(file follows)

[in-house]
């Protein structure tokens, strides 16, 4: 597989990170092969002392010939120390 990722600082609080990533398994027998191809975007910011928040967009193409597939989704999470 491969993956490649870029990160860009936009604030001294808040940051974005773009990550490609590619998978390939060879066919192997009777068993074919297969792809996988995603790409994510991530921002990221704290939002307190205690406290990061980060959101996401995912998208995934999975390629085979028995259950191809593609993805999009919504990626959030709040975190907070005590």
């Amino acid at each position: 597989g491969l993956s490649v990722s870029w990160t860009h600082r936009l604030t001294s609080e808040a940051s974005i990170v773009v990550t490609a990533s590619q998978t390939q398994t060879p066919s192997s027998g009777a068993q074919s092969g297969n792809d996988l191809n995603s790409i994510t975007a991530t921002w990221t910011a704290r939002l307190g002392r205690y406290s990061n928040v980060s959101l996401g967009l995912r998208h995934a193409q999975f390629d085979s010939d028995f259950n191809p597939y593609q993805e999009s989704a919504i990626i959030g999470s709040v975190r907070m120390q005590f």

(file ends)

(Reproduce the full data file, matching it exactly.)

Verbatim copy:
[in-house]
């Protein structure tokens, strides 16, 4: 597989990170092969002392010939120390 990722600082609080990533398994027998191809975007910011928040967009193409597939989704999470 491969993956490649870029990160860009936009604030001294808040940051974005773009990550490609590619998978390939060879066919192997009777068993074919297969792809996988995603790409994510991530921002990221704290939002307190205690406290990061980060959101996401995912998208995934999975390629085979028995259950191809593609993805999009919504990626959030709040975190907070005590």
């Amino acid at each position: 597989g491969l993956s490649v990722s870029w990160t860009h600082r936009l604030t001294s609080e808040a940051s974005i990170v773009v990550t490609a990533s590619q998978t390939q398994t060879p066919s192997s027998g009777a068993q074919s092969g297969n792809d996988l191809n995603s790409i994510t975007a991530t921002w990221t910011a704290r939002l307190g002392r205690y406290s990061n928040v980060s959101l996401g967009l995912r998208h995934a193409q999975f390629d085979s010939d028995f259950n191809p597939y593609q993805e999009s989704a919504i990626i959030g999470s709040v975190r907070m120390q005590f």